Strategies to fight muscle-fiber fragility have the potential to treat many forms of muscular dystrophy
We hear a lot these days about genes being destiny, about what can and can’t be done to go beyond predetermined biological limits.
A child born with a mutation in the gene for the muscle protein dystrophin, for instance, is destined to develop Duchenne or Becker muscular dystrophy, depending on the precise mutation and other factors.
"I was always interested in the application of genetics to human problems," says Eric Hoffman, a molecular geneticist and MDA research grantee who directs the Center for Genetic Medicine Research at Children's National Medical Center in Washington.
In the mid-1980s, as he was finishing his doctorate in biology at Johns Hopkins University, Hoffman says, "I began looking around for a human...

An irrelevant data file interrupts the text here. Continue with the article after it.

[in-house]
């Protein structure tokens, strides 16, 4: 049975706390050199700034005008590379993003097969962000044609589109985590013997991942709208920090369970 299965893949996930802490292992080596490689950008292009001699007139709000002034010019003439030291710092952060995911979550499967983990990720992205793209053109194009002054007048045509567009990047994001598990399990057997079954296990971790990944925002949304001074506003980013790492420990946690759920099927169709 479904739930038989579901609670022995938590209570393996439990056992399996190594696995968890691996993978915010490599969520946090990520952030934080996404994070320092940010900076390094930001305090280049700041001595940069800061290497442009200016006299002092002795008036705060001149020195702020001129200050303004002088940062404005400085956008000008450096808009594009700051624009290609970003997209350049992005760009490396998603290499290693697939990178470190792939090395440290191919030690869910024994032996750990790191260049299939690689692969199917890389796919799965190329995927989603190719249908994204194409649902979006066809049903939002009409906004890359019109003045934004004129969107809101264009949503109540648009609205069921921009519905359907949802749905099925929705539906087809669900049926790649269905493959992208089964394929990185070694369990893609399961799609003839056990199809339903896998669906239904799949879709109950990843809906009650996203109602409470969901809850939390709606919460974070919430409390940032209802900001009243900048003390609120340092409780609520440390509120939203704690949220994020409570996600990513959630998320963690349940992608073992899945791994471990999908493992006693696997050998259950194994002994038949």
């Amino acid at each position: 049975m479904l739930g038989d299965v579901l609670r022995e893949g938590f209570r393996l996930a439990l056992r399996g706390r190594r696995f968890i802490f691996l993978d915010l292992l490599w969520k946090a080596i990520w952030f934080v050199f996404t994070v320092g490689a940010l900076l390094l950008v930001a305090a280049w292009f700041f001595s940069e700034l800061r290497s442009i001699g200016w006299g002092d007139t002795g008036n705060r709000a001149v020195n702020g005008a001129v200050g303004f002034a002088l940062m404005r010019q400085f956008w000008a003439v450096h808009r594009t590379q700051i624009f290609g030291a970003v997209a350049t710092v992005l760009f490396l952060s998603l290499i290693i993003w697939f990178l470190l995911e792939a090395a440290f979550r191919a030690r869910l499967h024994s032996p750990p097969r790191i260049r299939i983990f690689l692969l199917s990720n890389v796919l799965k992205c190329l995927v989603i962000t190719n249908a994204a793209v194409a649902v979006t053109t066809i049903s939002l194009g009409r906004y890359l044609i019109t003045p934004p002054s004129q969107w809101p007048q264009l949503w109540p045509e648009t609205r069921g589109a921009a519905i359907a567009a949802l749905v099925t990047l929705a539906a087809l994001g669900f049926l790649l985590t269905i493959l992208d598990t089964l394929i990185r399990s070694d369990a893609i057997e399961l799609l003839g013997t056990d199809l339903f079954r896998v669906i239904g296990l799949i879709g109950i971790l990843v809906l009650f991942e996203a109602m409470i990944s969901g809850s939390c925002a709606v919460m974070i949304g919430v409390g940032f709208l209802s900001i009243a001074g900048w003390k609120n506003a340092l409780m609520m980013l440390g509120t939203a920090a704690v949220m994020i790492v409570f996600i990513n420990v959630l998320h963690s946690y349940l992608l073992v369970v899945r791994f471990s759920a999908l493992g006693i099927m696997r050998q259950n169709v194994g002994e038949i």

In May 1997, Kathryn Wagner was doing something she hadn’t had much time to do in years: She was watching television. Wagner had just given birth to her first baby, James, and was on leave from her postgraduate training in neurology at Johns Hopkins University School of Medicine in Baltimore.
Laminin 111 prevents injury and loss of muscle function in DMD mice
A protein called laminin 111 had a marked therapeutic effect in mice that lack the dystrophin protein and have a muscle disease resembling human Duchenne muscular dystrophy (DMD), say researchers at the University of Nevada School of Medicine.
Long before "stem cell" became a household term, people had observed that plants and animals can, within limits, repair damage they sustain.
Wounds heal, broken bones knit, and lost blood is replenished. Mowed grass soon regrows, and barren trees sprout new leaves in spring. Cut off a limb of a salamander or some other amphibians, and it regrows. But the limbs of other animals, once gone, can’t...